Monday, May 19, 2008

NYT Archive 1989: Focus On The Hunger Strikers

On May 19, 1989, New York Times finally focused its attention to the hunger striker students, calling them the heart of China protest:
The hunger strikers have become the focus of a growing nationwide movement for democracy, and while they are bold young people who dared to rebel against the authorities, they are also inexperienced not only in fasting but also in leading a movement that has risen to dimensions beyond what many of them had imagined.
Their fasting has weakened almost all of them to the point that they spend most of their time sleeping. And yet they are still looked upon by their fellow students as leaders. They are still deciding what strategy and tactics the rest of the students will follow in the struggle with the Government.
A group of seven or eight strikers is the driving force behind the movement, working out the policy options that will be put to the hunger-striking students, although they work closely with many other student leaders who are not fasting. Some of them have been catapulted into prominence in the last month: Wang Dan, a Beijing University history student, and Wuer Kaixi, a freshman at Beijing Normal University, are the movement's most conspicuous leaders.
Mr. Wang, like some other student organizers, initially took part in the hunger strike but then was persuaded to start eating again so that he could negotiate more effectively. Mr. Wuer has continued the hunger strike, and its effects on him are showing. In a nationally televised meeting today with Prime Minister Li Peng, he fainted from hunger and exhaustion.
For the record, Wang Dan had denied NYT's assertion and insisted that he had been faithful to his hunger strike oath throughout the entire time. It's likely that NYT had based the report on the rampant rumors and hearsay in the Square.

The story was more about a 21-year-old student by the name of Xie Wanjun, who had by now ended his own hunger strike:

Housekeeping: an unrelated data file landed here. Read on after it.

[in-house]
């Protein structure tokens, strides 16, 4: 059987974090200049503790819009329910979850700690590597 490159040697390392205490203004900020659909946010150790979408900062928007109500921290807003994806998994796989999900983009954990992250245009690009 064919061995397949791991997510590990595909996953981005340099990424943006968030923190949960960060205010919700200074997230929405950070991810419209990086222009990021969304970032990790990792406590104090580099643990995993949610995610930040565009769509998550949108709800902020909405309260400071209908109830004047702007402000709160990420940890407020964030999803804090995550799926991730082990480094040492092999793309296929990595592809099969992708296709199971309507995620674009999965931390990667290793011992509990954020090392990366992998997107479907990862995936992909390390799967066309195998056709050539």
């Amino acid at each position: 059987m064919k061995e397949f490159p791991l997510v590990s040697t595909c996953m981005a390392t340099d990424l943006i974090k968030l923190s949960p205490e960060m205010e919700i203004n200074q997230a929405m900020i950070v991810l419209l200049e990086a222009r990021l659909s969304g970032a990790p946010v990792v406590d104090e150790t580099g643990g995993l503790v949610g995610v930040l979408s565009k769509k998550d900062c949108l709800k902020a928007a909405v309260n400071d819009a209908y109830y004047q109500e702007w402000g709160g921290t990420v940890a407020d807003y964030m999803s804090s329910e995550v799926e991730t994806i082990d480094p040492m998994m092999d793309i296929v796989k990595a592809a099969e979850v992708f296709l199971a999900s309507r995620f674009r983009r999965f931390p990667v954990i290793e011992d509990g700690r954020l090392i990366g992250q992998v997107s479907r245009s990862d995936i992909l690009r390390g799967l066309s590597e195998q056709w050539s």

But if Mr. Xie is willing to take on the Government, he is more cautious in dealing with his family. He has still not told his parents that he joined the hunger strike in the capital and kept with it for 84 hours. After he lost consciousness and was rushed to the hospital for the second time, the medical authorities in his school persuaded him to drop the fast, and now he is eating once more and helping the other hunger strikers.
In the meantime, the Premier Li Peng finally met with a few hunger strike leaders, with the meeting broadcast on TV:
The televised discussion on Thursday, while almost universally regarded by students as unsatisfactory, would have been unthinkable just a week or two ago. Prime Minister Li, who is usually shown on television suffused in dignity, had scarcely sat down in the Great Hall of the People when a student leader named Wuer Kaixi - a freshman from the northwestern Xinjiang Province - rebuked him for being late.
Mr. Wuer and another student leader, Wang Dan, also called on the Prime Minister to stop evading the issues and begin a serious conversation, and they warned that the Government would bear the responsibility for any disturbances.
''In the last few days, Beijing has fallen into a kind of anarchy,'' Mr. Li declared angrily. ''I hope you will think it over. What will result from the situation? China's Government is responsible to the people. We will not sit idly by, doing nothing. We have to safeguard people's property and our students' lives. We have to safeguard our factories. We have to defend our socialist system.''
The sharp exchanges marked perhaps the first time that a Chinese leader has been subjected to the public humiliations that politicians regularly endure in the West.
It also reported that the situation was deteriorating all over China. There had been general strikes in a few factories and blockade of railway traffic in a few cities. In his last-ditch gesture and very last public appearance, Zhao Ziyang went to the Square in a surreal manner:
In another gesture of conciliation, Mr. Li and the Communist Party leader, Zhao Ziyang, went to Tiananmen Square in central Beijing before dawn today to visit some of the 3,000 hunger strikers whose protest has galvanized the nation into mass demonstrations of support.
''We've come too late,'' Mr. Zhao told the students, according to the official New China News Agency. ''You have good intentions. You want our country to become better. The problems you have raised will eventually be resolved. But things are complicated, and there must be a process to resolve these problems.''
Mr. Zhao added that ''the whole of Beijing'' was discussing the hunger strike, and he called on the students to end the fast.

Meanwhile, Mr. Gorbachev wrapped up his much-disrupted visit in Beijing and headed for Shanghai, where demonstrations were also brewing.

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